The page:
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https://wiki.nesdev.com/w/index.php/Mouse Hori Track Hori produced a trackball compatible with Moero Pro Soccer, Moero Pro Soccer, Putt Putt Golf, and US Championship V'Ball. It was released in Japan, and what appears to be a prototype U.S. version was exhibited behind glass in Nintendo World, but the U.S. version never reached stores. Report byte 1 is the embedded standard controller. Byte 2, MSB first: 7654 3210 |||| ++++- Axis 2, signed 4 bit, XOR with $F ++++------ Axis 1, signed 4 bit, XOR with $F Byte 3, MSB first: 7654 3210 |||| ++++- Unknown (read and unused by games) ||++------ ID byte (1 or 2 depending on version) |+-------- Unknown (speculated by nocash to be the speed switch) +--------- Rotation mode switch (0: R, 1: L) In rotation mode L, Up on the Control Pad points up, axis 1 points down, and axis 2 points right. In rotation mode R, Up on the Control Pad points right, axis 1 points left, and axis 2 points down.
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https://blog.world3.net/2010/04/hori-famicom-trackball-protocol/ Hori Famicom trackball protocol I just finished adding support for Famicom/NES trackballs to the Retro Adapter firmware. I can now use it as a mouse :-) The protocol is quite simple. Data is read from the controller in the same way as a normal gamepad. The first 8 bits are the same, followed by 4 bits of y axis offset and 4 bits of x axis offset. Finally there is an ID nibble of 1000. The axis data is in two’s complement format, most likely just the output from some up/down counters. I opened the trackball up for a look and it uses a custom Hori controller IC labelled “TRK-81-R01” and “BU3219 844 315”. The only other components are two optical encoders for the ball, two switches (high/low speed, left/right handed), a few resistors, a single power supply capacitor and a 4093 Schmitt trigger. The two ICs are both DIP format. The PCB is single sided and does not use any jumper wires; however there is a patch wire which corrects a off-by-one-pin wiring error. The whole thing could be done in pure logic ICs but Hori must have thought it was cheaper to use a custom IC. Considering the age and limited popularity of the device that’s somewhat surprising. Unfortunately the deletionists destroyed the Wikipedia article on Hori.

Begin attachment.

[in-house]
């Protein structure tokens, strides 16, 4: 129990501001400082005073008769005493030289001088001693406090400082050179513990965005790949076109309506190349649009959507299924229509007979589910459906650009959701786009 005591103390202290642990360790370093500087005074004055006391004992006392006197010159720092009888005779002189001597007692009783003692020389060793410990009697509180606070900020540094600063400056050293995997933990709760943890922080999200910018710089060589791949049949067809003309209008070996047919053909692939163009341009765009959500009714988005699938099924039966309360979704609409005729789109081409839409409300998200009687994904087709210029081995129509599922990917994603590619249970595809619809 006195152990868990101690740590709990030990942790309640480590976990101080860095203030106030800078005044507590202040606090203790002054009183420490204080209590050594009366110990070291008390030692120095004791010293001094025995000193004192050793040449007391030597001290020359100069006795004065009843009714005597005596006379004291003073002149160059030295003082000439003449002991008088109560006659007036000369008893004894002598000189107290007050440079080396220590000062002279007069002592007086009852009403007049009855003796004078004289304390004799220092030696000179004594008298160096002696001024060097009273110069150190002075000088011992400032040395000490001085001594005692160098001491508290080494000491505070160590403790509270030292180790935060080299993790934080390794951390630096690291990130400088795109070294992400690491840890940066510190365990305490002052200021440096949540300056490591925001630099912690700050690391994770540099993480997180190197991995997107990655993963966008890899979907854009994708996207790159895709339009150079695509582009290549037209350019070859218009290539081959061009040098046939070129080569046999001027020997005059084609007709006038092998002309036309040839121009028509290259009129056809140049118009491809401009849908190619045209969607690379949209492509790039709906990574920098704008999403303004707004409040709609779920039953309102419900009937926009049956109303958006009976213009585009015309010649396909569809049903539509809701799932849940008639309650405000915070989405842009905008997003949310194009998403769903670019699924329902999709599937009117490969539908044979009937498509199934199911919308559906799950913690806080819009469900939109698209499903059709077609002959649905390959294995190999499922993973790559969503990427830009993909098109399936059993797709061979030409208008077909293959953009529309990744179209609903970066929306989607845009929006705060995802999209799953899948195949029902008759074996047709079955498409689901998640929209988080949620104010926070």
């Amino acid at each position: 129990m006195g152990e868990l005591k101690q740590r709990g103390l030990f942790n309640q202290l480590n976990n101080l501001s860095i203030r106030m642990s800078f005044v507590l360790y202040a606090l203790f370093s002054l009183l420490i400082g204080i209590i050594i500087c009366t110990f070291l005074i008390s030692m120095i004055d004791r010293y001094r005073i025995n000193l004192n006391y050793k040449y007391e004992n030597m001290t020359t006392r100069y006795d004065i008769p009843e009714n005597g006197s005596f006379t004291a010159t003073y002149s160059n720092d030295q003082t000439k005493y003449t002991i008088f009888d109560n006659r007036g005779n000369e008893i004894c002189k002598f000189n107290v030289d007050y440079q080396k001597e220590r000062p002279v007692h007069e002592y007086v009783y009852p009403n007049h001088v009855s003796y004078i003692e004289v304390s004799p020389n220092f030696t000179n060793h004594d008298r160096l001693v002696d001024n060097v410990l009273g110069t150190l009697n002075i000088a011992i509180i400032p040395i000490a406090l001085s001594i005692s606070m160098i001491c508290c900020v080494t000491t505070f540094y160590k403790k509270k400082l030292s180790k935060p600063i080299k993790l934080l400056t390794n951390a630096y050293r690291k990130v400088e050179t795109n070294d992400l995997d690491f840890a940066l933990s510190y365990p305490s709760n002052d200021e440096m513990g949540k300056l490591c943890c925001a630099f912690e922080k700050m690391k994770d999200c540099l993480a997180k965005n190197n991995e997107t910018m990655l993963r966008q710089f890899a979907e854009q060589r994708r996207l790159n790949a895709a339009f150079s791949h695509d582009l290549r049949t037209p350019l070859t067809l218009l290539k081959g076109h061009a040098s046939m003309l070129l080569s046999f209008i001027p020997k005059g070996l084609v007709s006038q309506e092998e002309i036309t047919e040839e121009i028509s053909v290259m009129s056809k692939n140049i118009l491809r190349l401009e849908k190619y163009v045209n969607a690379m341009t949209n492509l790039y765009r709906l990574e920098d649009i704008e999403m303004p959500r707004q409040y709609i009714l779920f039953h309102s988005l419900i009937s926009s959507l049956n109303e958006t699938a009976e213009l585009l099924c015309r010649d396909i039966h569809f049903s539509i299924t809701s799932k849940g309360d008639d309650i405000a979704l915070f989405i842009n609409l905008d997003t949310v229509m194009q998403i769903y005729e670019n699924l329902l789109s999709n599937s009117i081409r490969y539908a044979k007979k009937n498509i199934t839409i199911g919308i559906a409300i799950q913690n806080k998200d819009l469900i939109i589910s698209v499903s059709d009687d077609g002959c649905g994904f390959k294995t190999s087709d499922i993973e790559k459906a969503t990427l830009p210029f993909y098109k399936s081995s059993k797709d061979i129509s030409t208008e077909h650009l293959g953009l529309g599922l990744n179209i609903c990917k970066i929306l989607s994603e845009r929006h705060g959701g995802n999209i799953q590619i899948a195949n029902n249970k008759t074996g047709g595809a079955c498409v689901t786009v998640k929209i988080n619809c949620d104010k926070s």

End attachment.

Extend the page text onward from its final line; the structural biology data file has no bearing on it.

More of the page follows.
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https://problemkaputt.de/everynes.htm Hori Track Moero Pro Soccer (J) 1988 Jaleco Operation Wolf (J) (U) 1989 Taito (also supports Zapper lightgun) Putt Putt Golf (FDS) 1989 Pack-In-Video US Championship V'Ball (J) 1989 Technos Japan Corp Hori seems to have planned both NES and Famicom versions of the controller; as far as known, the NES version wasn't released, but, most of the existing games (except Putt Putt Golf) do contain both NES and Famicom controller protocol versions: Version Input Data from ID Bits Connector Released Famicom [4016h/4017h].Bit1 0,1 15pin Yes NES [4016h/4017h].Bit0 1,0 7pin No Controller Bits: (to be preceeded by normal joypad like 1-then-0 strobing on OUT-0) 1st..8th bit --> Same as normal joypad data 9th..12th bit --> Axis 1, signed 4bit (MSB first, inverted, 1=Low=Zero) 13th..16th bit --> Axis 2, signed 4bit (MSB first, inverted, 1=Low=Zero) 17th --> L/R mode switch (0=High=R-Mode, 1=Low=L-Mode) 18th --> Unknown/unused (probably SPEED LO/HI switch) (=?) 19th --> ID Bit1 (0=High=Famicom, 1=Low=NES) 20th --> ID Bit0 (0=High=NES, 1=Low=Famicom) 21th..24th --> Unknown/unused (read by software, but seems to be unused) 25th and up --> Unknown/unused (probably whatever padding bits) Trackball Orientation: When 17th Bit=1: (L-Mode) (supported by all games) Axis 1 is to be treated as Y-axis (POSITIVE = DOWN = towards DPAD) Axis 2 is to be treated as X-axis (POSITIVE = RIGHT = towards START/SELECT) When 17th Bit=0: (R-Mode) (not supported by Operation Wolf) Axis 1 is to be treated as X-axis (POSITIVE = LEFT = towards DPAD) Axis 2 is to be treated as Y-axis (POSITIVE = DOWN = towards START/SELECT) DPAD orientation is unknown (according to manual, it sounds like UP=Towards Ball, RIGHT=Towards B-Button) (in software, this should be probably always kept handled as so, regardless of the L/R switch). ___________ L-Mode R-Mode ___________ | ___ |\ __________ __________ /| ___ | | .' '. | | |\ /| _ | | .' '. | HORI TRACK | | BALL | | | STA | | | | _| |_ | | | BALL | | | | | | | // SEL | | | | |_ _| | | | | | HORI ELECTRIC | '.___.' | | // | | | | |_| | | '.___.' | CO.LTD. |___________| | A | | | | | |___________| MODEL TRK-7 | \| .''. | | | | .''. |/ | MADE IN JAPAN |_____________| | | | | | | | | |_____________| | _ B '..' | | | | '..' B | Note: | _| |_ .''. | | | | .''. STA | L/R switch and | |_ _| | | | | | | | | SEL \\ | SPEED LO/HI | |_| '..' | | | | '..' A \\ | switch are at |________________________| | | |________________________| bottom-side | H O R I T R A C K \ | | / | |_________________________\| |/_________________________|